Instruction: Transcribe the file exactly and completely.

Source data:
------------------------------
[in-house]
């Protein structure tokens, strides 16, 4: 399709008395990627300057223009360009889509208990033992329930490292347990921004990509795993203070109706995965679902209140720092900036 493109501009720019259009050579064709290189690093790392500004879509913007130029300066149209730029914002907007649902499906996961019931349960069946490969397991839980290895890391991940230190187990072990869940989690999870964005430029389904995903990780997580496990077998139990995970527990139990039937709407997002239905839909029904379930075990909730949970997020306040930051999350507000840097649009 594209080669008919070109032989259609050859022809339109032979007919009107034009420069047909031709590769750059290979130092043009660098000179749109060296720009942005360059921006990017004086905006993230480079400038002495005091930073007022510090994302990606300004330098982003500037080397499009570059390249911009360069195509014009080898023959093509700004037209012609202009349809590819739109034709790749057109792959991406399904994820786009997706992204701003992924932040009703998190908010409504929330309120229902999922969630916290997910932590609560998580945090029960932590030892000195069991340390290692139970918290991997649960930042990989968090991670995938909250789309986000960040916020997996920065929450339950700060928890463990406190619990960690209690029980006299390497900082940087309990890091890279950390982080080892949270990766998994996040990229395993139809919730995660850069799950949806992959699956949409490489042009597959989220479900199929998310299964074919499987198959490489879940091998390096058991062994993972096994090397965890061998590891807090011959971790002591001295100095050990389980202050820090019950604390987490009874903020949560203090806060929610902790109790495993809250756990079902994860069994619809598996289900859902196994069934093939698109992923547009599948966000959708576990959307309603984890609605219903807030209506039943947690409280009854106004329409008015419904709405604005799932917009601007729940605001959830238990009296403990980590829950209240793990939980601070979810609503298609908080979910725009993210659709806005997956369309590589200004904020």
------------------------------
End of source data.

[in-house]
């Protein structure tokens, strides 16, 4: 399709008395990627300057223009360009889509208990033992329930490292347990921004990509795993203070109706995965679902209140720092900036 493109501009720019259009050579064709290189690093790392500004879509913007130029300066149209730029914002907007649902499906996961019931349960069946490969397991839980290895890391991940230190187990072990869940989690999870964005430029389904995903990780997580496990077998139990995970527990139990039937709407997002239905839909029904379930075990909730949970997020306040930051999350507000840097649009 594209080669008919070109032989259609050859022809339109032979007919009107034009420069047909031709590769750059290979130092043009660098000179749109060296720009942005360059921006990017004086905006993230480079400038002495005091930073007022510090994302990606300004330098982003500037080397499009570059390249911009360069195509014009080898023959093509700004037209012609202009349809590819739109034709790749057109792959991406399904994820786009997706992204701003992924932040009703998190908010409504929330309120229902999922969630916290997910932590609560998580945090029960932590030892000195069991340390290692139970918290991997649960930042990989968090991670995938909250789309986000960040916020997996920065929450339950700060928890463990406190619990960690209690029980006299390497900082940087309990890091890279950390982080080892949270990766998994996040990229395993139809919730995660850069799950949806992959699956949409490489042009597959989220479900199929998310299964074919499987198959490489879940091998390096058991062994993972096994090397965890061998590891807090011959971790002591001295100095050990389980202050820090019950604390987490009874903020949560203090806060929610902790109790495993809250756990079902994860069994619809598996289900859902196994069934093939698109992923547009599948966000959708576990959307309603984890609605219903807030209506039943947690409280009854106004329409008015419904709405604005799932917009601007729940605001959830238990009296403990980590829950209240793990939980601070979810609503298609908080979910725009993210659709806005997956369309590589200004904020």